The colour blue is generally recognised for its calming effects, but a recent study has found that may not be the case when it comes to evening lighting.
A new study by the Ohio State University has found that exposure to blue light at night can lower people’s moods and encourage depressive symptoms.
The research also revealed that white light had a less depressive effect than blue light on mood and performance. Red light fared even better, while absolute darkness faring the best.
The study was conducted on hamsters but has highlighted important information that could be applied to humans, particularly those who work the graveyard shift.
Lighting in interior design has long been recognised for its effects on human mood and behaviour and is now strategically adjusted to create ambiance, influence mood and increase productivity. Ohio State researchers believe hospitals and workplaces that operate 24 hours should be lit with red light in the evening.
“Our findings suggest that if we could use red light when appropriate for night-shift workers, it may not have some of the negative effects on their health that white light does,” said lead researcher, professor Randy Nelson.
The study focused on ipRGCs – specialised cells in the eye’s retina that detect light and send messages to the circadian clock region of the brain, which regulates the body’s day versus night cycle.
One analysis explored the hamsters’ reduced consumption of sugar water, which is a sign of a mood disorder. The study revealed that the hamsters exposed to nighttime darkness drank the most, followed by those exposed to dim red light. When exposed to dim white or blue light, the consumption of sugar water was considerably reduced.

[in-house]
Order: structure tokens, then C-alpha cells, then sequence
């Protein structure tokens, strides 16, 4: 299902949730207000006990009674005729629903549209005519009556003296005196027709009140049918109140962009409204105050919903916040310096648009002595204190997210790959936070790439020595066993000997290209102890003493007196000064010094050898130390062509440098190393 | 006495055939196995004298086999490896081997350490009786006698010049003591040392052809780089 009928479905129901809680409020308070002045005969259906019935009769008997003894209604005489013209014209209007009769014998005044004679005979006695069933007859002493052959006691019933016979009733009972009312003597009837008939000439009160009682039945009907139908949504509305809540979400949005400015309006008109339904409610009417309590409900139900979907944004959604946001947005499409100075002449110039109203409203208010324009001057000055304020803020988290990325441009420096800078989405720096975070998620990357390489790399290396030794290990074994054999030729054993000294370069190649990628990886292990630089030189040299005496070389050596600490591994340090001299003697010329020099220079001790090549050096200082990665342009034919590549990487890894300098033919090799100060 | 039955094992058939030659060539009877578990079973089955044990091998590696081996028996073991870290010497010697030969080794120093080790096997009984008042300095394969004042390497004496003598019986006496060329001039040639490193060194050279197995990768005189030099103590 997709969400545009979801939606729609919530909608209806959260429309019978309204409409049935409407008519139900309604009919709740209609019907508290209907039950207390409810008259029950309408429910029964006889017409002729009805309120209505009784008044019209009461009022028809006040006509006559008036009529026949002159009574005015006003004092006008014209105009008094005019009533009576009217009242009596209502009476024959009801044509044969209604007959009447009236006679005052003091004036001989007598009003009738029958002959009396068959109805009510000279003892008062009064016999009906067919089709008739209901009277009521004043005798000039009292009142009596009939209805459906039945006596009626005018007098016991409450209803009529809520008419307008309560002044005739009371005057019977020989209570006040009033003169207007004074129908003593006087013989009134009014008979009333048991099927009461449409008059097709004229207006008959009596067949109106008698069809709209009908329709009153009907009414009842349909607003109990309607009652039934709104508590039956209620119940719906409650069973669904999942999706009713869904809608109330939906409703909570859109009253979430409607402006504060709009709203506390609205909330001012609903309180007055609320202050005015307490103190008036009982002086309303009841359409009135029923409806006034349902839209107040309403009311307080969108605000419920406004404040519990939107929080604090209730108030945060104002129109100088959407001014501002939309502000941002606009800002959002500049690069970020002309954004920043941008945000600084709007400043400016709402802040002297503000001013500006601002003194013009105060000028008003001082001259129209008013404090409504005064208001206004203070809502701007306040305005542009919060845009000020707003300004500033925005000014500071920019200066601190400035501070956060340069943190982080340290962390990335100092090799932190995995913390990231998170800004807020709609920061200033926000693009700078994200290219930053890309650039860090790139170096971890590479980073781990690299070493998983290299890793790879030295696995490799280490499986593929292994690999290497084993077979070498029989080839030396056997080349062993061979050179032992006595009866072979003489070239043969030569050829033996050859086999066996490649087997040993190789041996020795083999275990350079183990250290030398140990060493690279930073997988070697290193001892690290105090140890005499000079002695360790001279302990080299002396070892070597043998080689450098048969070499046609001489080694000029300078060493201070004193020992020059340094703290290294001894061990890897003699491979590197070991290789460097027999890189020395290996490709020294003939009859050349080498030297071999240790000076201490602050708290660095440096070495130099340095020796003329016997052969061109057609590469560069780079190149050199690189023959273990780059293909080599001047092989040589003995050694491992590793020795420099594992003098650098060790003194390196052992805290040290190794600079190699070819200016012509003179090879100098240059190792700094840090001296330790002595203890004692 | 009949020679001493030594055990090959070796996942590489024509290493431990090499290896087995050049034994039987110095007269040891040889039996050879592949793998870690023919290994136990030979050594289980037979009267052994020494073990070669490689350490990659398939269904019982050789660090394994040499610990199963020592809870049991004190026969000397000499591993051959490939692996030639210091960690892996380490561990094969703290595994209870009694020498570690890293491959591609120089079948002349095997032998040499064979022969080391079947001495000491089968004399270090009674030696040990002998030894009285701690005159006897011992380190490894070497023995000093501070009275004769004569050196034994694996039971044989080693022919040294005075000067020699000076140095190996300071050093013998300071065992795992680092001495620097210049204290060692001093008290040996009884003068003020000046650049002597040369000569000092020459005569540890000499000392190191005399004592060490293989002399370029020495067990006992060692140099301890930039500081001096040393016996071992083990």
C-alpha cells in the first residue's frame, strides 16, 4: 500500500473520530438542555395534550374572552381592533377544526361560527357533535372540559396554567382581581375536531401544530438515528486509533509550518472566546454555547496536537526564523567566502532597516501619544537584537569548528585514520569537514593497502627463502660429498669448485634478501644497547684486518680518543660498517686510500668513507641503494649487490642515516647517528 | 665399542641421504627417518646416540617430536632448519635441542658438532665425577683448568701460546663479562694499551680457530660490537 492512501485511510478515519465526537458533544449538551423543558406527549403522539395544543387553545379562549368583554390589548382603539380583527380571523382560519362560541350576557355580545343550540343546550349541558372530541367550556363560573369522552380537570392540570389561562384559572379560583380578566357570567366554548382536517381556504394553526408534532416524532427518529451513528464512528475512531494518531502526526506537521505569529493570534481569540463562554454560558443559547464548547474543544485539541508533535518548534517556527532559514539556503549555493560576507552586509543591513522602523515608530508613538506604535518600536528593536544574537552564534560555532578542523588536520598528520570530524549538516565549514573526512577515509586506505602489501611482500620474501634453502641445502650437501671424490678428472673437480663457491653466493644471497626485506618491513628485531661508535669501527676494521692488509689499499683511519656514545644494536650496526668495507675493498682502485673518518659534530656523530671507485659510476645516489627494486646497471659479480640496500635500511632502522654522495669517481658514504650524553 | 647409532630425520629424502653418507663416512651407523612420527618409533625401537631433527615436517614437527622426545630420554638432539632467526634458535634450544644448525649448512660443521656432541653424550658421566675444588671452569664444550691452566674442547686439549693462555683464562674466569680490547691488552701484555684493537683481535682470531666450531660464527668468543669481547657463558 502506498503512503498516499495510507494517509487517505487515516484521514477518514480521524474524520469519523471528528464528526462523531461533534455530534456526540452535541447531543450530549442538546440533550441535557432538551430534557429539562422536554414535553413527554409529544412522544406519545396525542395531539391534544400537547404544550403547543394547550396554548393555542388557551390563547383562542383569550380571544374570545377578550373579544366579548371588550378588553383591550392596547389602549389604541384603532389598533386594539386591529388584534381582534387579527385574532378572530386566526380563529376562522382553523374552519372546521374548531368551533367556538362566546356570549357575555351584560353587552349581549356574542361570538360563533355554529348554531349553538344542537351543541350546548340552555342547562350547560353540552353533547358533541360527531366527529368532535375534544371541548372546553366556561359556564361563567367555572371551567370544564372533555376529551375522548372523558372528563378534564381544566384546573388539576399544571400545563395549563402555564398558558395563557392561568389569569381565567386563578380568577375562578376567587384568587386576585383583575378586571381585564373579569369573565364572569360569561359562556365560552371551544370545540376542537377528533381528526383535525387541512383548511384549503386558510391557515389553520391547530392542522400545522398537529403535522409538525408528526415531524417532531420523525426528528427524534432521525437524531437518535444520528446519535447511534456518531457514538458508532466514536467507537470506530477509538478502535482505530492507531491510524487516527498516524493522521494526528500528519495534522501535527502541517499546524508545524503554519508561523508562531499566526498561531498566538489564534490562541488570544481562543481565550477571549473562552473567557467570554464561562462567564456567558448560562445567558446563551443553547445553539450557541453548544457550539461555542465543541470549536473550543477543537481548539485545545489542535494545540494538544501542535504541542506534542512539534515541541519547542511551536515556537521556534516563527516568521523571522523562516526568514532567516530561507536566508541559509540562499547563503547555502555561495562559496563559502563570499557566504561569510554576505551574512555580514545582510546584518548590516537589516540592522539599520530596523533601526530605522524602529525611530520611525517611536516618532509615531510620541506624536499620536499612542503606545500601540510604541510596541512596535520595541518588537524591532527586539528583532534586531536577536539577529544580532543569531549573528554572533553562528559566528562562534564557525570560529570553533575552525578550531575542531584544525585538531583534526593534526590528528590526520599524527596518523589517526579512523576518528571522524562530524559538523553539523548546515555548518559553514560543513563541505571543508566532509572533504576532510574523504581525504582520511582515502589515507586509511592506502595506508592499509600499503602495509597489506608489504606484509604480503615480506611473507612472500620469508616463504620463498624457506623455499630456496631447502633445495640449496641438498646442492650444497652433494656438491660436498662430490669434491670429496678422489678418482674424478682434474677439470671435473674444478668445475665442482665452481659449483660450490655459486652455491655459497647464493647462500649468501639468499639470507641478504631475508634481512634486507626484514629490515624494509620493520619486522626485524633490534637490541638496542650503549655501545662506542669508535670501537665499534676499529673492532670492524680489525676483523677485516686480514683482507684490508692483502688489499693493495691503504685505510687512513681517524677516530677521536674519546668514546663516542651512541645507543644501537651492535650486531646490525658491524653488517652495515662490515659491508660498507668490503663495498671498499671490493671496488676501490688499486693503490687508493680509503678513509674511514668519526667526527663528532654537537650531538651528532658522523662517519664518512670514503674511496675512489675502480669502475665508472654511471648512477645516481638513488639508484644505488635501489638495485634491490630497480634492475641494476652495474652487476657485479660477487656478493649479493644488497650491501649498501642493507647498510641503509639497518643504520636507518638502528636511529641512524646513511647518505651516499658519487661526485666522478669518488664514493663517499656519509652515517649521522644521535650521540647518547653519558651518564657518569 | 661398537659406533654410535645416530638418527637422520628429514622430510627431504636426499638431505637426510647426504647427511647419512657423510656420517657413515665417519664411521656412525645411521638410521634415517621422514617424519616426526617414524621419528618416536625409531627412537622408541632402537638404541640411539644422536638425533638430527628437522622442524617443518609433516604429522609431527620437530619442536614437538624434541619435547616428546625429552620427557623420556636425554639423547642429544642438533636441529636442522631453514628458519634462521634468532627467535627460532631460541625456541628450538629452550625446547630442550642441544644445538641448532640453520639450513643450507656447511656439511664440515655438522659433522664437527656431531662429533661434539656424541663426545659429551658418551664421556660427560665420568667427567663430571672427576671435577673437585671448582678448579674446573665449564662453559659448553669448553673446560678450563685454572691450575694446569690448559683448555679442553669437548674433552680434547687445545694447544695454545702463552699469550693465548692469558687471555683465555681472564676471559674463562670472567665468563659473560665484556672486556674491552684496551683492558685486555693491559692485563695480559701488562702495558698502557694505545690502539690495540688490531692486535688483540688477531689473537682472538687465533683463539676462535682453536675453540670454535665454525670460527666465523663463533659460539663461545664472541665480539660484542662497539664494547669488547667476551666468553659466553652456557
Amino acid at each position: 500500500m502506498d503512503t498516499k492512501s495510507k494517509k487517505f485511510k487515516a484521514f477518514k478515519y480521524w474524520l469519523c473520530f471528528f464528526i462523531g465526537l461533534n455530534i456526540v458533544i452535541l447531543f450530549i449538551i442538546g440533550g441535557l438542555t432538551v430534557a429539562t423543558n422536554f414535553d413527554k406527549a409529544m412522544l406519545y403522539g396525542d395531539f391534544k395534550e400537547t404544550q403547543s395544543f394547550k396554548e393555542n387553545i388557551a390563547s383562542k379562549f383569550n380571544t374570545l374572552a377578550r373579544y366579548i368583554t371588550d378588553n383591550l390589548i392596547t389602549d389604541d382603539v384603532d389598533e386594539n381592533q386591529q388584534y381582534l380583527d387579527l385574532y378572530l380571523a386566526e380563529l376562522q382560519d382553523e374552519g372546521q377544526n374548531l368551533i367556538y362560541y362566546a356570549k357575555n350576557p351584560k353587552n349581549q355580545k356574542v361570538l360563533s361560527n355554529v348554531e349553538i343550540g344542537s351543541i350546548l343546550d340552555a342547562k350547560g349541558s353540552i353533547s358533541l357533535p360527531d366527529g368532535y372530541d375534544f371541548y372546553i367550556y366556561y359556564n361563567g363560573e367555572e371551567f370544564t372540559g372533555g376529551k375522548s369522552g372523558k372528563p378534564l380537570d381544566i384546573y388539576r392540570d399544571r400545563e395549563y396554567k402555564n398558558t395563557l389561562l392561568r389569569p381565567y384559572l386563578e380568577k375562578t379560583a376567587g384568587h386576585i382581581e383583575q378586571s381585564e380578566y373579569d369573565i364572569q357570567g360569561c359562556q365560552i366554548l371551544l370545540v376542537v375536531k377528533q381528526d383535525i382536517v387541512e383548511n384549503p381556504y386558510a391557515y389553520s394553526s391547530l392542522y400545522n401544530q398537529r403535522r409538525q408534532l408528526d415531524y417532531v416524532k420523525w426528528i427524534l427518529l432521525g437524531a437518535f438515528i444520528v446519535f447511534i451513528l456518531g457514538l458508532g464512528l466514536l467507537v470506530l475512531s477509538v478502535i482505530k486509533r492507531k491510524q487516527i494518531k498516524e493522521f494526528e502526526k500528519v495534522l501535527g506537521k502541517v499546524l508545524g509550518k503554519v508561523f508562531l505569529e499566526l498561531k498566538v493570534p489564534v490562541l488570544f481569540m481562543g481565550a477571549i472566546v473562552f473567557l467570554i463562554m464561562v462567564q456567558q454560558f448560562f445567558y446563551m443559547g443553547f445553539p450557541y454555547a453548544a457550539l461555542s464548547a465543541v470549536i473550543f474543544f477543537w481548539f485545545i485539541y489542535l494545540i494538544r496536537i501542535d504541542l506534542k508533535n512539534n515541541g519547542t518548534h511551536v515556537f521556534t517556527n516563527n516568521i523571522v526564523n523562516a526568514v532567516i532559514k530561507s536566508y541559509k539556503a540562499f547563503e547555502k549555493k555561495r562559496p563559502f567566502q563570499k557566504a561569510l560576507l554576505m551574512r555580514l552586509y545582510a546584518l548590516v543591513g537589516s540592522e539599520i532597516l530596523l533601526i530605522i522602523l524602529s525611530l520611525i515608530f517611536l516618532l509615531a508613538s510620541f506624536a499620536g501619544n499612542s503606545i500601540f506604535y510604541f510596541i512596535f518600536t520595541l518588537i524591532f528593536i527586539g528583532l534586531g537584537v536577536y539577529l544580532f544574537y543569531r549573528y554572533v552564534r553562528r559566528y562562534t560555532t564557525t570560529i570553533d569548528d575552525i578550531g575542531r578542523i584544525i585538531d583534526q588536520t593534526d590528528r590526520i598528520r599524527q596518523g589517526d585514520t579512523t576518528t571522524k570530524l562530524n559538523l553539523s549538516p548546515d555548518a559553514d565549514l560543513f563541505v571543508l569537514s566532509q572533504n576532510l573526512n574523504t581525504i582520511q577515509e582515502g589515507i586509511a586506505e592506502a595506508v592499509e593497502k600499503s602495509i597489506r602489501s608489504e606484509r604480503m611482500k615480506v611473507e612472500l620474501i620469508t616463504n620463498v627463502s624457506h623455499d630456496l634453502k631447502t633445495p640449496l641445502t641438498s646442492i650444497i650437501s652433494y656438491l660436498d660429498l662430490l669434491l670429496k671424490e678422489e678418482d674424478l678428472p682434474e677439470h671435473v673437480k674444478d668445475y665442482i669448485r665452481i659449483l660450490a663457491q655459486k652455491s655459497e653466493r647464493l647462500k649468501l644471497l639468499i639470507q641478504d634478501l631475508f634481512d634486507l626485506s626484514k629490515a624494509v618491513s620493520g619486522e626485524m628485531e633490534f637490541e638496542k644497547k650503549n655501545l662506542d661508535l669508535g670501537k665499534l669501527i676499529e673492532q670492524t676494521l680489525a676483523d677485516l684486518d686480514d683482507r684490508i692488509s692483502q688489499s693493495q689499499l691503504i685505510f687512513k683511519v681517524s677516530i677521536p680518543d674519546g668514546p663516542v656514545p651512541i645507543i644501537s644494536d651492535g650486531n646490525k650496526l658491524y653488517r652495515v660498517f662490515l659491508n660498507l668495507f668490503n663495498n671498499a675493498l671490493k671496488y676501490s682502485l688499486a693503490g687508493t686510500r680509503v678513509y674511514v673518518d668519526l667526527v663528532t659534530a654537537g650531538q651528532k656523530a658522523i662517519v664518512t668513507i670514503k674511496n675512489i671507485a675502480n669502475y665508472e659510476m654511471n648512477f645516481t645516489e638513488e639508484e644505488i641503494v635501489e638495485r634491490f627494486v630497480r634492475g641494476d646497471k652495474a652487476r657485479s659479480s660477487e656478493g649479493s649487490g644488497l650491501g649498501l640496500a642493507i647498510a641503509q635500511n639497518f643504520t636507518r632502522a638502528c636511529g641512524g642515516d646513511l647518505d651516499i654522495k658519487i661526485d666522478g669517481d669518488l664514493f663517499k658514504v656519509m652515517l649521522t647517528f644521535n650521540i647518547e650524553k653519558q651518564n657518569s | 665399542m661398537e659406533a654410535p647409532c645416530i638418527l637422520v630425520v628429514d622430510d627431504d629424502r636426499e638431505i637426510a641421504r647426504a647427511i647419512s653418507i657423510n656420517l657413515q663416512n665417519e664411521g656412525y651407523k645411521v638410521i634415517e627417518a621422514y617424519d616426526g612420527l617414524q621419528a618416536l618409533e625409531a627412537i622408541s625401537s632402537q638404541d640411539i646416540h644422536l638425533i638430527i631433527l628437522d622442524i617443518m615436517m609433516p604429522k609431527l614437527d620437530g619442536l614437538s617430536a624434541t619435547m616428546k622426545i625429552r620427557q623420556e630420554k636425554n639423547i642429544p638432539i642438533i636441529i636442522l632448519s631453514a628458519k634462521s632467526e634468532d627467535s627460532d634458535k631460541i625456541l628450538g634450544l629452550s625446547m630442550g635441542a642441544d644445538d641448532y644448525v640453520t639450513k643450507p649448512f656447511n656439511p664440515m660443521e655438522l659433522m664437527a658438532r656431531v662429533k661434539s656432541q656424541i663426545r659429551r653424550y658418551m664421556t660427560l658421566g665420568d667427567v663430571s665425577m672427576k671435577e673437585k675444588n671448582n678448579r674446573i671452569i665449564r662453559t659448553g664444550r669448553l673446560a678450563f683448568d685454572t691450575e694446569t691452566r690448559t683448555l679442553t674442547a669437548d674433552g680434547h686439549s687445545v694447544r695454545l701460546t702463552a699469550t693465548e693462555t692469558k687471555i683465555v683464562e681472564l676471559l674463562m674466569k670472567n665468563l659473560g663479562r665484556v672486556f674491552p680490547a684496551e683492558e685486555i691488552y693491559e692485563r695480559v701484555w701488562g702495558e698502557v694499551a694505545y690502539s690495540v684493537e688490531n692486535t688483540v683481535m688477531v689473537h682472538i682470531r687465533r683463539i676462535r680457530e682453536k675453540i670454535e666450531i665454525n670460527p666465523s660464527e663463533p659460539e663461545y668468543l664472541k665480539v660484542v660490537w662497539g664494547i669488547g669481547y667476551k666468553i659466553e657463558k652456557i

The next test examined the hippocampus regions of the hamsters’ brains and found the hamsters that spent the night in dim blue or white light had a noticeably reduced density of dendritic spines (brain structures) compared to those exposed to total darkness or dim red light.
“These cells are most sensitive to blue wavelengths and least sensitive to red wavelengths,” said Nelson. “We wanted to see how exposure to these different colour wavelengths affected the hamsters.”
“The behaviour tests and changes in brain structure in hamsters both suggest that the colour of lights may play a key role in mood,” Nelson added. “In nearly every measure we had, hamsters exposed to blue light were the worst off, followed by those exposed to white light. While total darkness was best, red light was not nearly as bad as the other wavelengths we studied.”
Humans also react to different colour wavelengths, and light at night could cause mood problems both at night and during the day, according to co-author Dr Tracy Bedrosian.
“This may be why light at night seems to be linked to depression in some people,” she said.
Nelson and Bedrosian believe the results of their study could be applicable to humans and extend beyond shift workers to people who may experience lower moods in winter.
As architects and interior designers move toward the benefits of implementing natural light for its daytime benefits, the study highlights that spaces that operate in the evening also require well-designed lighting to support their users and that colour can indeed matter.
“If you need a night light in the bathroom or bedroom, it may be better to have one that gives off red light rather than white light,” Bedrosian said.